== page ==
Mason Patrick may have been the first Greenbrier Countian to be featured on the cover of Time Magazine (July 9, 1923). Born in Lewisburg in 1863, he was the son of Dr. Alfred Spicer Patrick and Virginia Mathews Patrick. His father had been a surgeon in the 22nd Infantry of the Confederate States Army and afterwards served in the West Virginia House of Delegates and Senate. Patrick’s uncle was Henry Mason Mathews, the fifth Governor of West Virginia.
Patrick was educated at Lewisburg Academy and Lewisburg public schools. In 1886, he graduated second in his class at the U. S. Military Academy. Following graduation, he served in the U. S. Army as an engineer on several rivers in the eastern United States and returned to West Point to teach engineering. In 1917, he sailed to Europe to command the 1st Regiment of Engineers in World War I and was in charge of numerous engineering operations in France.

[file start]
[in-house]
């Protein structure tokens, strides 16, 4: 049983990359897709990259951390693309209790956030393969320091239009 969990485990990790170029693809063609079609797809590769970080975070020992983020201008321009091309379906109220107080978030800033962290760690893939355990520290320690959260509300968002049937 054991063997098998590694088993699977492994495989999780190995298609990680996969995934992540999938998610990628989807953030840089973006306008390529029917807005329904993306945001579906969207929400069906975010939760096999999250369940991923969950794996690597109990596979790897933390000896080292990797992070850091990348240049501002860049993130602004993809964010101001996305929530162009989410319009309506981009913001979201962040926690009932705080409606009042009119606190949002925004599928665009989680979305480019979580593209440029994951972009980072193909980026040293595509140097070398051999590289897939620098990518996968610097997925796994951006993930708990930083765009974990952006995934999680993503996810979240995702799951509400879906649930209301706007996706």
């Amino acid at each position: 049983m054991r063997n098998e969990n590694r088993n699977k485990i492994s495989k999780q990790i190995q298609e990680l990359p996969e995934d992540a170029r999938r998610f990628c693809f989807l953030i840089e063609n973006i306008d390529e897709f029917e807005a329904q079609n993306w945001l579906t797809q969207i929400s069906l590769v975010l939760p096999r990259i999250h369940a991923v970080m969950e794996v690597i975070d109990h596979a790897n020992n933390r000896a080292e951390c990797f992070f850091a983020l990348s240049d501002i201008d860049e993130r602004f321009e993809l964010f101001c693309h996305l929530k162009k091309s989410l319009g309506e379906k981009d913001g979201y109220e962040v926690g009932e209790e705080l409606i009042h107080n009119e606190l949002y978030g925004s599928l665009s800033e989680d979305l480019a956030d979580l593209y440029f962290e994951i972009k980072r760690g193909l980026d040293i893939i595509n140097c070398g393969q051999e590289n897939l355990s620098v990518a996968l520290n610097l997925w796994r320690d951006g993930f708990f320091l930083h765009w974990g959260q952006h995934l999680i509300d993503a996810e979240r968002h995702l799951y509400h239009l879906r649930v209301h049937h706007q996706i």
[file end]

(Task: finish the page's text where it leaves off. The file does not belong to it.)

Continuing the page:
The Army’s Air Service was in disarray, and in 1918 General Pershing, a classmate of Patrick at West Point, named him chief of the Air Service of the American Expeditionary Force with the rank of major general. According to the Department of Defense, “Patrick knew nothing about aviation, but had tremendous organizational skills, extensive experience with large organizations and a commanding presence.”
Under Patrick’s leadership, the Air Service set numerous speed, distance and altitude records. The Air Service evolved into the Air Corps and then the Air Force. Patrick retired from the Air Corps in 1927, and in 1929 he was appointed head of the Public Utilities Commission for the District of Columbia. Major General Patrick died in 1942 and is buried in Arlington National Cemetery. In 1950, Florida’s Patrick Air Force Base was named in his honor.
Photo from the United States Air Force.
Sources: United States Air Force, United States Department of Defense, Greenbrier Independent, The Old Lewisburg Academy Pupil Lists by Morgan Donnelly Bunn.